From the outset, the local stakeholders in Magama – primarily male community leaders, such as the district head and council of chiefs – were highly receptive and supportive of Women for Women International and our mission. The involvement of influential male allies in Magama ensured that the community understood the purpose and outcomes of the training program and were willing to embrace it, creating an environment where women could flourish outside as well as inside the classroom.

The district head and his council of chiefs even stood up to defend the teachings of Women for Women International when a local cleric challenged them.

The cooperation of male leaders in Magama led to new initiatives to build on the success of the program, which were devised and implemented by the community, based on their own needs and aspirations. Magama was the first community where we worked to pilot a daycare center to assist mothers in the program, after childcare responsibilities were identified as one of the key barriers preventing women from gaining skills and improving their economic status. The PRaY (Project Raino Yara) daycare center was officially opened in January 2019. The community donated a room for the center and took over its administration, engaging the services of a teacher to care for the children and run activities. This initiative allows women to concentrate on their training without distractions, while offering children opportunities to learn and socialize with peers.

Three men in masks look towards the right-side of the screen during Men's Engagement classes
Across the communities where we work in Nigeria, as well as other conflict-affected countries worldwide, engaging with men is critical to achieving progress on gender equality and women's rights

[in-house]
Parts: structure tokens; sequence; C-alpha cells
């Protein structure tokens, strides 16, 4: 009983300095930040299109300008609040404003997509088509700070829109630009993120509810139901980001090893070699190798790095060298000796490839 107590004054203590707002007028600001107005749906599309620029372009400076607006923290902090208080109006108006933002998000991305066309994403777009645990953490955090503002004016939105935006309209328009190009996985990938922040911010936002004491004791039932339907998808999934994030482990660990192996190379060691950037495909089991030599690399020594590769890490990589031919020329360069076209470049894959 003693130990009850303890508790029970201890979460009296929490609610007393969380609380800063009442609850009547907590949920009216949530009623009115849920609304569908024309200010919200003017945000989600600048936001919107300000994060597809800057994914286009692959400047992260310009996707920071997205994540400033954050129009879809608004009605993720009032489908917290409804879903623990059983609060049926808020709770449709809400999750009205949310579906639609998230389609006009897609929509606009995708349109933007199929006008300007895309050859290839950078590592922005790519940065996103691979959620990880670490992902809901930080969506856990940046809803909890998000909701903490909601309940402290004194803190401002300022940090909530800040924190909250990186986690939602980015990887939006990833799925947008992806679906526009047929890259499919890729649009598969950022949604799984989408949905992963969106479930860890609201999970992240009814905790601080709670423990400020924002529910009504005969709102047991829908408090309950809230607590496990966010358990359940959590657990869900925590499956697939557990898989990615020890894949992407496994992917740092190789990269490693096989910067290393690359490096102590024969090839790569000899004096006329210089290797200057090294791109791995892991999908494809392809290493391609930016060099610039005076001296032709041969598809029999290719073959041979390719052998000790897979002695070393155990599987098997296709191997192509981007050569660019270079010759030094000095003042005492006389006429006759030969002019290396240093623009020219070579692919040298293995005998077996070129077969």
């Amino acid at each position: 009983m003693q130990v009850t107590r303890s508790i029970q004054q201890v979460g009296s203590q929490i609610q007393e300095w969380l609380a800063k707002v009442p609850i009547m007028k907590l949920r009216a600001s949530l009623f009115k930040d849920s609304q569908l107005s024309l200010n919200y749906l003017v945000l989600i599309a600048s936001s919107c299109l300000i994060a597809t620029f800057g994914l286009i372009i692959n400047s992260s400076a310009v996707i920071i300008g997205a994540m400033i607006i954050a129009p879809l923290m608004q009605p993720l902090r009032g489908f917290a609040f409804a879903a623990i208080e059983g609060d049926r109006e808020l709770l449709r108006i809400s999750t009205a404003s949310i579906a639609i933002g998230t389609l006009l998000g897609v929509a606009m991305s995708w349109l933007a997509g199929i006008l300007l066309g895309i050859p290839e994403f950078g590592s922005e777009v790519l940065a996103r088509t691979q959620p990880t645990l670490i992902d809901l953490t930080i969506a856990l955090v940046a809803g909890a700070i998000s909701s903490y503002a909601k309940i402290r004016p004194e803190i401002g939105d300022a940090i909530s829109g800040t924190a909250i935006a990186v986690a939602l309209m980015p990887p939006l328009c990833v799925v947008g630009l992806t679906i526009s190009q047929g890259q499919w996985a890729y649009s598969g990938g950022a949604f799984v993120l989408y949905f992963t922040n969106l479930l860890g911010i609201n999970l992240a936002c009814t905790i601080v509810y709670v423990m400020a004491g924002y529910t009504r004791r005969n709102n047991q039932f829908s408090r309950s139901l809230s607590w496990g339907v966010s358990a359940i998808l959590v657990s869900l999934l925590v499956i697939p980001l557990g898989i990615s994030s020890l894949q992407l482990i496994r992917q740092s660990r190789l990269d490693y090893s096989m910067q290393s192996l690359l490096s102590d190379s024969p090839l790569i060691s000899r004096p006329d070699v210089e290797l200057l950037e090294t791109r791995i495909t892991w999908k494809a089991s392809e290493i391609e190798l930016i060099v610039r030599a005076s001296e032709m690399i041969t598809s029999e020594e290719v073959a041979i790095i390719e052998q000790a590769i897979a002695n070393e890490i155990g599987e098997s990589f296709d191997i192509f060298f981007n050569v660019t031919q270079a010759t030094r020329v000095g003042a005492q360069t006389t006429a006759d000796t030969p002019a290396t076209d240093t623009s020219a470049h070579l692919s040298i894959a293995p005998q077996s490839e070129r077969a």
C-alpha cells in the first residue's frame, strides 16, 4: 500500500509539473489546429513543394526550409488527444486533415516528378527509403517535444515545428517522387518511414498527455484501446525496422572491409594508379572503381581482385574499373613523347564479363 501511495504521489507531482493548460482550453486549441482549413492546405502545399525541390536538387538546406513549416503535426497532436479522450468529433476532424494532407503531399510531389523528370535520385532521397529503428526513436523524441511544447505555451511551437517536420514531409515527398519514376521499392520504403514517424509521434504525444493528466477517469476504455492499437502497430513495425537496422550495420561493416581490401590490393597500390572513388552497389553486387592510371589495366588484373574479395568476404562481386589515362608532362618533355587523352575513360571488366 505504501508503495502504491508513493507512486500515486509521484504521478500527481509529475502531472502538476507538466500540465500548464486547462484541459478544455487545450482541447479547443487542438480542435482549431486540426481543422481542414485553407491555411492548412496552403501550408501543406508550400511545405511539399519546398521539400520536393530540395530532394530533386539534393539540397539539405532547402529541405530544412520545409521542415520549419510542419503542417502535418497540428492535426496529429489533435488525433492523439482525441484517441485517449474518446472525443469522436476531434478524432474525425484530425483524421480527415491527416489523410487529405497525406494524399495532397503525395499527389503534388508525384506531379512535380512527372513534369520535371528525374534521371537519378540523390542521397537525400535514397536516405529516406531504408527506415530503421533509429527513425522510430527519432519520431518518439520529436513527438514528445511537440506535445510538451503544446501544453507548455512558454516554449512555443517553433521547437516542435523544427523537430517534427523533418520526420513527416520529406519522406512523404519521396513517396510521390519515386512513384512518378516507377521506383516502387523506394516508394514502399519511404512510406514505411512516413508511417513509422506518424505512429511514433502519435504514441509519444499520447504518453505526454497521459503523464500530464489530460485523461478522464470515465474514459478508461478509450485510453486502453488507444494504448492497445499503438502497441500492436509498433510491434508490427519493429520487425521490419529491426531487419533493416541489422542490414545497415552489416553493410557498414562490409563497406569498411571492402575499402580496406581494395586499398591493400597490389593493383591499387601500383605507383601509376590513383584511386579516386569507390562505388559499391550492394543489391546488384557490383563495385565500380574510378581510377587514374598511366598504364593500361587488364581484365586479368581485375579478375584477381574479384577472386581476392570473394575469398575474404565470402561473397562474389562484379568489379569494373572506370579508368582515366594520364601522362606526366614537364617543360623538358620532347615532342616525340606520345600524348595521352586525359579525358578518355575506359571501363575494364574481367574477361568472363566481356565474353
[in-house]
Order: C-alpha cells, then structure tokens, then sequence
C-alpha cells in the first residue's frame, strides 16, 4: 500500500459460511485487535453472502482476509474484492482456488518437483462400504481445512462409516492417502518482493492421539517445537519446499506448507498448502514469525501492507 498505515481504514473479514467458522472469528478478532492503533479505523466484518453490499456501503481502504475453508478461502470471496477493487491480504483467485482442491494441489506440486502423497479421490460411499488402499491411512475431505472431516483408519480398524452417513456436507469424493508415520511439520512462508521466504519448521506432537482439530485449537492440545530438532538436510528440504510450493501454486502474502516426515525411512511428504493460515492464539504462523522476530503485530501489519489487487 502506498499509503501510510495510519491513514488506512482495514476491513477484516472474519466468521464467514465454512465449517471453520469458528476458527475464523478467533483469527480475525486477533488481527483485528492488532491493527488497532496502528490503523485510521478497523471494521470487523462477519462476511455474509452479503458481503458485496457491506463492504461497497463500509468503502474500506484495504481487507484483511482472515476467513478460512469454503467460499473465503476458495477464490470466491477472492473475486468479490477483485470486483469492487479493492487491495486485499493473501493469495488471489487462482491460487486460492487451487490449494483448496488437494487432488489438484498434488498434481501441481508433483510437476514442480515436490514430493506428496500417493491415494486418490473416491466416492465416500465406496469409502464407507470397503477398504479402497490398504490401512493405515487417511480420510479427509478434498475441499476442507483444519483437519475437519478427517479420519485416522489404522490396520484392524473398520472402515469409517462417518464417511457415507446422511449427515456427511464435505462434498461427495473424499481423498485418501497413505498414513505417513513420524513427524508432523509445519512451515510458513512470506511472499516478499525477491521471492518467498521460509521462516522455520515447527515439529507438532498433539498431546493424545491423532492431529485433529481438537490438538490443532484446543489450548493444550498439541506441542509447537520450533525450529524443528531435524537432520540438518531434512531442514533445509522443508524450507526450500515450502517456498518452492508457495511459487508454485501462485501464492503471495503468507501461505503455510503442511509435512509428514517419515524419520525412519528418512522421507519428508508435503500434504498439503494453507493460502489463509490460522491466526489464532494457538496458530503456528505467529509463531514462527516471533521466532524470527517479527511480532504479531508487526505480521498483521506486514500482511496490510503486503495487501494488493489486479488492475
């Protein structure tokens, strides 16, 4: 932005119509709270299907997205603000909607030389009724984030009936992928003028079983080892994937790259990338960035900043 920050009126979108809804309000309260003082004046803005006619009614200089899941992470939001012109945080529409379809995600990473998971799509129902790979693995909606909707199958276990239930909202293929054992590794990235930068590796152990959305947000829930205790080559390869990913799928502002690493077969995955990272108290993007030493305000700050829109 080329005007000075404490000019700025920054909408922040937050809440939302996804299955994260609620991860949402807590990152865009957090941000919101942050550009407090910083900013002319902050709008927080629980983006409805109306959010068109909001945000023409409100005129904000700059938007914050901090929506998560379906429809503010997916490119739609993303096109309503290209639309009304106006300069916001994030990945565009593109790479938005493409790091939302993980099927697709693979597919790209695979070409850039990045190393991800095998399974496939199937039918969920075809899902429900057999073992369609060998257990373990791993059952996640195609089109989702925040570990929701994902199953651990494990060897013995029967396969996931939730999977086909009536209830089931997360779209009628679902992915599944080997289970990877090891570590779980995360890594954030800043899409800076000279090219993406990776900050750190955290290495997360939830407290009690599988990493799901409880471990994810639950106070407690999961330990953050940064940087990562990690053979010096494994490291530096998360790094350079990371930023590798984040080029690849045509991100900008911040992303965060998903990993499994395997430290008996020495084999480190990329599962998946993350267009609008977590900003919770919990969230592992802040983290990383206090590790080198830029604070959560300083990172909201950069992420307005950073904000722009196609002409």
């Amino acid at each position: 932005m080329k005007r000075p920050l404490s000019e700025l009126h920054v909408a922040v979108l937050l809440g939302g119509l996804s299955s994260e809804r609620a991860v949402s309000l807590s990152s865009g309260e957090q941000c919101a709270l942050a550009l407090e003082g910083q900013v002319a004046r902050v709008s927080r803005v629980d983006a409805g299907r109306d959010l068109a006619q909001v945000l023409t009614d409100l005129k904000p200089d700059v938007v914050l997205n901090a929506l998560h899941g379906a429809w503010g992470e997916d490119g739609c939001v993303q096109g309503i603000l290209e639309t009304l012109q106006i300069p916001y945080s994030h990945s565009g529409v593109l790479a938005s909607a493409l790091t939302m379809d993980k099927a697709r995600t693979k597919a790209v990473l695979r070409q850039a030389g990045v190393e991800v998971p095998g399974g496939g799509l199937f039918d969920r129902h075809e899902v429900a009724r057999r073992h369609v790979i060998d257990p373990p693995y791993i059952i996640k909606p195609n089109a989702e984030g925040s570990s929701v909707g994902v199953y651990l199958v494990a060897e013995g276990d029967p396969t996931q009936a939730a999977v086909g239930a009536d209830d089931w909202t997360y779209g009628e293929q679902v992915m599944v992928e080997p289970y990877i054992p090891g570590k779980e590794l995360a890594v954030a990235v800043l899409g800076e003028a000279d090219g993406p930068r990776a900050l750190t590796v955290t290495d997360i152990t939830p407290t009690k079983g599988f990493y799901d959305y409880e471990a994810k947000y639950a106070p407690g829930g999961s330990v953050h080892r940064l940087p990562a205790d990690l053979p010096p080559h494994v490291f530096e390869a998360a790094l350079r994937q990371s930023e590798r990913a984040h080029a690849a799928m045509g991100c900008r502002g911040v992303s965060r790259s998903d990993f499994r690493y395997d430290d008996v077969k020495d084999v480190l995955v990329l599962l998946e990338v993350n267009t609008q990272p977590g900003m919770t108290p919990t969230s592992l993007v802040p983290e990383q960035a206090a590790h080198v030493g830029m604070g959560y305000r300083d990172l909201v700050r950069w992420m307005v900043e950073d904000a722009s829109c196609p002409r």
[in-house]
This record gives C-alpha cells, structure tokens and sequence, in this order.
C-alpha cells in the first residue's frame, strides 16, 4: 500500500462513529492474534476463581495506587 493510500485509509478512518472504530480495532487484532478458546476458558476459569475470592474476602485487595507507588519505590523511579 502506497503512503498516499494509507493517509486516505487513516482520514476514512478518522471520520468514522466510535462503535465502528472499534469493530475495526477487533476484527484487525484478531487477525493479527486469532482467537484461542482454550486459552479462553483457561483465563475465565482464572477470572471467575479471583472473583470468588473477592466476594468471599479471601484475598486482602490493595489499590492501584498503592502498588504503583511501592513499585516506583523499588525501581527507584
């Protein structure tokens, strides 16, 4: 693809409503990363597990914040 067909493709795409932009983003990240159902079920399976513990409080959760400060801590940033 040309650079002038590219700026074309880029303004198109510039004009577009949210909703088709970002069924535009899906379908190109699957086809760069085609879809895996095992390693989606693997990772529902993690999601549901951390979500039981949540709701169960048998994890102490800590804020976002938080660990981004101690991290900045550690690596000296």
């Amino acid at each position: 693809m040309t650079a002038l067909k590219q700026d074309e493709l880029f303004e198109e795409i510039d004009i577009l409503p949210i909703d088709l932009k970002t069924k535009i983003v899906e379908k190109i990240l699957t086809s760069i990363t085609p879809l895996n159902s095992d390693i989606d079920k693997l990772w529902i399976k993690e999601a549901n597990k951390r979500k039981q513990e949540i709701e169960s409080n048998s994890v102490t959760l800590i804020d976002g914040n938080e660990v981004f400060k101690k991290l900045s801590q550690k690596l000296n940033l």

Introducing the Men’s Engagement Program

Mr. Sambo and other male leaders in Magama have been instrumental in engaging other men in the community – particularly the husbands and relatives of women enrolled in the program. It was at the leaders’ request that Women for Women International began implementing our Men’s Engagement Program in Magama. They saw that women could not fully and effectively use the skills they develop during their training, without a supportive environment outside the classroom. Women needed their husbands and male relatives to respect their right to work outside the home, make financial decisions, and own property. They needed to be free to pursue education and participate in community activities, without backlash, and be safe from violence and abuse. This required men to have a shared understanding and commitment to change.

Passing over the torch to the men and women of Magama, Women for Women International-Nigeria Country Director, Bukola Onyishi, explained that “while we come to the community with our services, the resources required to make them meaningful are within the Magama Gumau community itself.

“The Women for Women International program is like sowing seeds in the community and, after we exit, it is the community’s role to nurture those seeds.

Many women gather in the graduation clothes of red to celebrate their graduation from the program
The final cohort of women in Magama celebrate graduation from the Signature Program in a socially-distanced ceremony

Nurturing the seeds of gender equality is a project that benefits everyone and requires everyone’s involvement. Women cannot carry the burden of shifting deeply-rooted patriarchal norms and power imbalances on their own. On International Men’s Day, the Magama community offers an inspiring example of what can be achieved when male allies support women’s rights and gender justice - a more healthy, prosperous and resilient future for everyone.

 

Woman in red head scarf